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First-timer Rubicon Founders touts healthcare operations muscle with debut pool

As interest rates rise, with the potential for debt to become more expensive, operational talent and the ability to achieve revenue goals through improvements in operations becomes much more in focus.

One theme that has become more important as private equity firms try to stand out from the competition, and the economy teeters, is the need for operational expertise in deals.

Operational expertise has long been a catch phrase in private equity, and it falls to LPs to determine which firms actually put resources behind their pledge to improve and enhance operations.

As interest rates rise, with the potential for debt to become more expensive, operational talent and the ability to achieve revenue goals through improvements in operations becomes much more in focus.

With that in mind, a few newer firms have been touting their operational chops as they try to attract capital from limited partners. One firm in particular stands out for this strategy. Rubicon Founders, formed in 2021 by Adam Boehler, has been raising its debut fund targeting around $300 million, an LP source told Buyouts.

It’s not clear if Fund I has closed. The firm managed about $321 million as of January 12 across several vehicles, including its main commingled pool, Rubicon Founders Opportunity Fund I, according to the firm’s Form ADV. Fund I had a gross asset value of about $249.5 million, according to the Form ADV.

The fund charges a 2 percent management fee and a 20 percent carried interest rate, according to the document.

Rubicon Founders filed a Form D fundraising document last September for Rubicon Founders Opportunity Fund I, without stating a target or amount raised. No one from Rubicon Founders responded to a comment request.

Rubicon Founders, based in Nashville, started life with preexisting relationships with Welsh Carson Anderson & Stowe and Oak HC/FT, according to a statement announcing the launch of the firm last year. The firm states its mission as one of building businesses that create “enduring value by impacting people in a measurable way.”

The firm seeks two types of investment opportunities in healthcare services: it launches and develops companies from the group up, and it acquires existing companies. Its partners Oak HC/FT and Welsh Carson have agreed to commit capital towards seed and Series A rounds for up to four “ground up” opportunities, the Form ADV said.

Rubicon Founders also agreed to present the partners with a first look at funding buyout opportunities, the ADV said. A portion of these opportunities in which the partners do not participate will be offered to Rubicon Founders’ fund. Rubicon also can make investments in which the partners do not participate, the Form ADV said.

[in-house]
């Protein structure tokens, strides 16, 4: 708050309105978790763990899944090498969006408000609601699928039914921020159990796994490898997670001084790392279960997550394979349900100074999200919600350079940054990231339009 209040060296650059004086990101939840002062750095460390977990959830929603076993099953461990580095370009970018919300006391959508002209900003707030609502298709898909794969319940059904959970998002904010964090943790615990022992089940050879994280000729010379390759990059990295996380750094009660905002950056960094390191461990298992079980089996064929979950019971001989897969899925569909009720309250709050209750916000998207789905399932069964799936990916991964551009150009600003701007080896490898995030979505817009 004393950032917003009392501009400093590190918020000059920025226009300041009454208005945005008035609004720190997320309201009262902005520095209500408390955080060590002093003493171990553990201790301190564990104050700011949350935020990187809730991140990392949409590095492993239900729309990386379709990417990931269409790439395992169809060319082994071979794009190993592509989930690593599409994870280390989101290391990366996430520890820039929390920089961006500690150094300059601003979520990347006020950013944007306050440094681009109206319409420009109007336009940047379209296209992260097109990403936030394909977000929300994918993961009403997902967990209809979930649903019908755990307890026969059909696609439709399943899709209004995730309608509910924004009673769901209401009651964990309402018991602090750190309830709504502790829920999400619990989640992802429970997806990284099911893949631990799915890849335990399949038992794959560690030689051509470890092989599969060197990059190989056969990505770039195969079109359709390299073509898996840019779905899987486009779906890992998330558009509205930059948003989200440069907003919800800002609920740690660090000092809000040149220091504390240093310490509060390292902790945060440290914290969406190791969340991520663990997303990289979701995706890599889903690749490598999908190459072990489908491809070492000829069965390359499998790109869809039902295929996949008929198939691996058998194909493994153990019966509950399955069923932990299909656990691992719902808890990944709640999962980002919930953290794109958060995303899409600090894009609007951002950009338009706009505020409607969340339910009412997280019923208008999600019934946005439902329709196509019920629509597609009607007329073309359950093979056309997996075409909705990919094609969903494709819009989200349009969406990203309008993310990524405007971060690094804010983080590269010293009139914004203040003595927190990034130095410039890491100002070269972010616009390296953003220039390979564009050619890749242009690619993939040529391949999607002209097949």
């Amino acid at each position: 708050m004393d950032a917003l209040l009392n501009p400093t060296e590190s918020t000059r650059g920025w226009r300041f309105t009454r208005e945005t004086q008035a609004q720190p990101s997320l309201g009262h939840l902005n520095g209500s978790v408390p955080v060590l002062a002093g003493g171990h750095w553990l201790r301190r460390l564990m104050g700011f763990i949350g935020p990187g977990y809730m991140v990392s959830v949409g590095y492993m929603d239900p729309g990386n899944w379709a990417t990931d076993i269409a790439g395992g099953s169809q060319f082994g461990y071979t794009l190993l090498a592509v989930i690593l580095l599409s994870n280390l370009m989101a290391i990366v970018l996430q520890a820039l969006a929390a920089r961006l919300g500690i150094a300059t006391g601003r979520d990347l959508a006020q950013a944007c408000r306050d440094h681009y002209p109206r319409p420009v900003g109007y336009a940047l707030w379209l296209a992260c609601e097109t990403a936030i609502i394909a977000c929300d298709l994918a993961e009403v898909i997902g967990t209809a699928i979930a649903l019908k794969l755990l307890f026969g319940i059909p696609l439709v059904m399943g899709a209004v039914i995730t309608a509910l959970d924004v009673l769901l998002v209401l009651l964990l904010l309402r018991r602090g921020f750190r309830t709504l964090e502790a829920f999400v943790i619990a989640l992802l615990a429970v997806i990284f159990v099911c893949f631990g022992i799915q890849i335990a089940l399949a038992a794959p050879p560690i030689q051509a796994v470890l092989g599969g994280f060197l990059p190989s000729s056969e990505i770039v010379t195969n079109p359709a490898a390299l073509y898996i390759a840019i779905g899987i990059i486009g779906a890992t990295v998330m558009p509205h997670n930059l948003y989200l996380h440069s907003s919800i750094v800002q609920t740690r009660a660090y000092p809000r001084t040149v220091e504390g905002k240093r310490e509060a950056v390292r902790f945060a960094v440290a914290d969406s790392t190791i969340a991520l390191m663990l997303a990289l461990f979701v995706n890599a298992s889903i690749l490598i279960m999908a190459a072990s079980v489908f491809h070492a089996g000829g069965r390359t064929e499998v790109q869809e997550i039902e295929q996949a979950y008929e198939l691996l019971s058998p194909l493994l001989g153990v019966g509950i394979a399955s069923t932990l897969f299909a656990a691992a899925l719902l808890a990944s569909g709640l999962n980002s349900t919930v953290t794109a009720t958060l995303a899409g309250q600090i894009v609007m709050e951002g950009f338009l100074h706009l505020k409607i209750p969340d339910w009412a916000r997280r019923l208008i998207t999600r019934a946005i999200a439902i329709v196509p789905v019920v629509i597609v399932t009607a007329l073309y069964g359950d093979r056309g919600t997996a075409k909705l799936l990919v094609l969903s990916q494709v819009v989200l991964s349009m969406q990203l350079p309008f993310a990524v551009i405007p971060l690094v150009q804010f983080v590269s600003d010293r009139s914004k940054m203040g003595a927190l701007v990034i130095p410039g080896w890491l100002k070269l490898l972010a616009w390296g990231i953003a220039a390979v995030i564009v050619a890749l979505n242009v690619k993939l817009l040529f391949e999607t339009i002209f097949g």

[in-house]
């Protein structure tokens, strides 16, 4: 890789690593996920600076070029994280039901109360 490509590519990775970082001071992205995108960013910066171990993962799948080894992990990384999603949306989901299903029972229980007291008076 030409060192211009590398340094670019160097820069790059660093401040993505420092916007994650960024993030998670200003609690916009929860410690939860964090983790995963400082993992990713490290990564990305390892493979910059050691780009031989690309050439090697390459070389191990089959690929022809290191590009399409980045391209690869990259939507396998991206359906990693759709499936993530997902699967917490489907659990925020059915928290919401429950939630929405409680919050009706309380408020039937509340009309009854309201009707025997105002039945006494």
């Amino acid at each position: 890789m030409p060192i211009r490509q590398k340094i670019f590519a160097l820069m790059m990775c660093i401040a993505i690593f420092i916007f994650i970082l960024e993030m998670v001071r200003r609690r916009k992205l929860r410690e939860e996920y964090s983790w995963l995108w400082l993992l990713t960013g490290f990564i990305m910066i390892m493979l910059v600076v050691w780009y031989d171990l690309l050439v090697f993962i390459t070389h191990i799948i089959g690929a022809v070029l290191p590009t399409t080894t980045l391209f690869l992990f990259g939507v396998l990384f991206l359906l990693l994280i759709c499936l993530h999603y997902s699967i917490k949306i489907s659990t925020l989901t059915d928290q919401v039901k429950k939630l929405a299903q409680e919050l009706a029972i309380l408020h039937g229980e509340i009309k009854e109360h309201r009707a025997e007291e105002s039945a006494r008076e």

The firm demonstrated its partnership structure last year when it invested in home healthcare provider US Medical Management alongside WCAS-backed Valtruis, Oak HC/FT, and HLM Venture Partners. Centene, which agreed to sell the majority stake in the unit, agreed to retain a minority stake in the company.

The firm also launched Evergreen Nephrology in August of 2021, which partners with nephrologists in local markets to expand care for people suffering from kidney disease. It also announced its first joint venture with Balboa Nephrology Medical Group.

“Over 37 million Americans have kidney disease, and it is the ninth-leading cause of death in the United States. This is unacceptable and is why we created Evergreen—to transform kidney care by partnering with physicians to put them at the helm of value-based care,” Boehler said in a statement at the time.

Boehler has a long history in healthcare, including founding businesses, including in-home healthcare provider Landmark Health and laboratory benefits services company Avalon Healthcare Solutions.

Most recently, from October 2019 to January 2021, he served as CEO of the US International Development Finance Corp., and for a year prior he worked as deputy administrator CMS and director of Innovation Center (CMMI) with the Centers for Medicare and Medicaid Services, according to his profile.

Earlier in his career, he worked at Battery Ventures, his profile said.